Thanks to resident Debby Penrod for reporting that Pottstown’s long-standing Fourth of July celebration made the Channel 6 news. See the video here.
The comment near the end about the event being funded through private donations, rather than tax dollars, will surely strike locals as a skimming of the surface of the very real difficulty of funding the event. The many volunteers who make this and many other community events happen are to be commended for all their hard work and dedication throughout the years. Unfortunately, it’s no longer business-as-usual for the private or public sectors. There’s got to be a new modelof broader and more innovative collaboration in order to keep these community events going — if they are to keep going at all.
As part of the Heritage Action Plan process that took place this spring – the plan is in the final stages of being drafted – it was noted that Pottstown is the host for local and regional events just about every month out of the year. See list below.
What does this have to do with raising money for the Fourth of July? The marketing of these events is left up to the individual organizations who run them. Pottstown, as the home of these events, does not “claim them” as their own, supplementing and coordinating with the existing marketing. Imagine the events on this list always being promoted together, wrapped up in a simple, cohesive branding message, on the Borough, PDIDA, PACA and (eventually) PAID websites.
Pottstown would suddenly look like a place where something fun is always happening. Potential visitors would see the pattern and realize that there is fun and safe entertainment to be found in Pottstown on a regular basis. This is a crucial step (among many others) toward marketing Pottstown’s empty storefronts, industrial space and housing to newcomers — and this is where new donors, volunteers and organizational partners can be found to help keep traditional community events like the Fourth of July going. Donors, especially, want to feel like they are supporting not only a worthwhile cause but a “winning” cause.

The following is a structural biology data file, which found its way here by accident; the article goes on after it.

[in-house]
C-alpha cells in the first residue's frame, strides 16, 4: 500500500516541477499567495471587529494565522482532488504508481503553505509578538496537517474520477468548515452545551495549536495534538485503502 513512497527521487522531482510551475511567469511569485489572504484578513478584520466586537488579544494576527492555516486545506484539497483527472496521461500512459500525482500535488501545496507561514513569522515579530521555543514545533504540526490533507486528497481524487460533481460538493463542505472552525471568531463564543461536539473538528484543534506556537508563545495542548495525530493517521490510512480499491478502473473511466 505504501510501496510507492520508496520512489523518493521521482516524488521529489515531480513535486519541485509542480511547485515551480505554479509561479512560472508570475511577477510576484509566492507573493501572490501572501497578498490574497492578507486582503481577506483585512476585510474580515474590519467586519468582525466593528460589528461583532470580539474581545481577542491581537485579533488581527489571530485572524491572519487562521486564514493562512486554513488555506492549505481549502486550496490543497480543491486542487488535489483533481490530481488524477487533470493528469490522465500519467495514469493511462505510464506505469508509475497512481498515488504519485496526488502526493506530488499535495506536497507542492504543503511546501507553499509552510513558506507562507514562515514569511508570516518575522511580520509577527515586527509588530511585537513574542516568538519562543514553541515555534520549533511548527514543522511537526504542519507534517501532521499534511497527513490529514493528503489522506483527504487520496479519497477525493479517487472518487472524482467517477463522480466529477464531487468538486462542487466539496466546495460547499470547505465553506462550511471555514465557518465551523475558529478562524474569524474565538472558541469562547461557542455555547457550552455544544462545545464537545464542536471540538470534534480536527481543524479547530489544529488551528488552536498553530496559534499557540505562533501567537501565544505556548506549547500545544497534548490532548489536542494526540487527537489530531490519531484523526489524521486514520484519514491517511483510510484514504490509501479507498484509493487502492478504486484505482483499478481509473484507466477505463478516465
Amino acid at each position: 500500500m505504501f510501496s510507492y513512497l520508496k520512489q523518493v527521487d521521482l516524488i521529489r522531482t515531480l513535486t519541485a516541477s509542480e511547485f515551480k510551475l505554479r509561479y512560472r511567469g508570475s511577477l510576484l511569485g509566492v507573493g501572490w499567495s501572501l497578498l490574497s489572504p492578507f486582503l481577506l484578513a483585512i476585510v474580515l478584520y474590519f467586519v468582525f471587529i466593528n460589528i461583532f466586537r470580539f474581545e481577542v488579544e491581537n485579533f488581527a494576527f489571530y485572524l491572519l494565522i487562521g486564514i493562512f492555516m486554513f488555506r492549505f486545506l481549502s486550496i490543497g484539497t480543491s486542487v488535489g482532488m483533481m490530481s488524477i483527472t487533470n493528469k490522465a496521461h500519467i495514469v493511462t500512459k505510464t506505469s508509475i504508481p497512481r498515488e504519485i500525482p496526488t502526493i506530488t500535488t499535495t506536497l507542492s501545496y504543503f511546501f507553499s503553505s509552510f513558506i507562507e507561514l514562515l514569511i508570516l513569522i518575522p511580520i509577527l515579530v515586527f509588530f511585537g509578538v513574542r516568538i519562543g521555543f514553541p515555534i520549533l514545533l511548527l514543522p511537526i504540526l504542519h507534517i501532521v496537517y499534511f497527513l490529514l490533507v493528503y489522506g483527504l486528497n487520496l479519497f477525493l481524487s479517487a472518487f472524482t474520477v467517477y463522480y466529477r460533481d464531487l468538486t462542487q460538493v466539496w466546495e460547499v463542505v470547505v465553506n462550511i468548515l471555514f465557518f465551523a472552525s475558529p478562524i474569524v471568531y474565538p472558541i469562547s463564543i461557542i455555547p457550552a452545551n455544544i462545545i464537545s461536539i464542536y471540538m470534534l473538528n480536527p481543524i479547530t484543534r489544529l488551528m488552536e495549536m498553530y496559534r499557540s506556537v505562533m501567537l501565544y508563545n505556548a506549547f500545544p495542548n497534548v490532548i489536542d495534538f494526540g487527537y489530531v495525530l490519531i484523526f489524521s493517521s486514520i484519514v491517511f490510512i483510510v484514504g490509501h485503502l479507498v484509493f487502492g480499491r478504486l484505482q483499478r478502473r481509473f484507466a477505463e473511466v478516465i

Pottstown already has a winning line-up. It just needs to flesh out a couple months, come up with the message (speak with one voice!) and market the hell out of it.
And just because I can’t help myself, here are a few ideas to toss onto the table:
January – continue the winter holiday spirit with Friday Night Lights downtown with literary readings, music and hot cider at multiple venues; bring in outside talent as well as locals, including students from all schools.
February – come up with a Valentine’s Day-themed event or weekend; schedule historical walking tours and coordinate with Pottsgrove Manor & Historical Society programming over Presidents’ weekend.
March – St. Patrick’s Day Pub Crawl (Brickhouse, Frankie & Johnnie’s, Pourhouse, Jack Cassidy’s)
April – Repent from Pub Crawl by focusing on Easter season events and holding historic church tours every weekend; add outdoor activities such as Schuylkill River bike and kayak tours every weekend.
November – Open up the holiday season with Pottstown Pie Festival. Re-claim Mrs. Smith and our pie-making heritage!!
Festivals/Special Events in Pottstown, by month
January – Polar Bear Plunge
February – ?
March – ?
April – Easter/Cross Walk
May – BMX National Event; Classic Car Show
June– Schuylkill River Sojourn; Soap Box Derby; Volleyball Rumble; Summer Solstice/Dog Show; Classic Car Show
July – July 4th; Classic Car Show
August – Classic Car Show
September – Carousel of Flavor; Open Doors; Classic Car Show
October –Schuylkill River Festival; Halloween Parade; Shiver on the River
November – ?
December – Candlelight House Tour; Hometown Holiday Celebration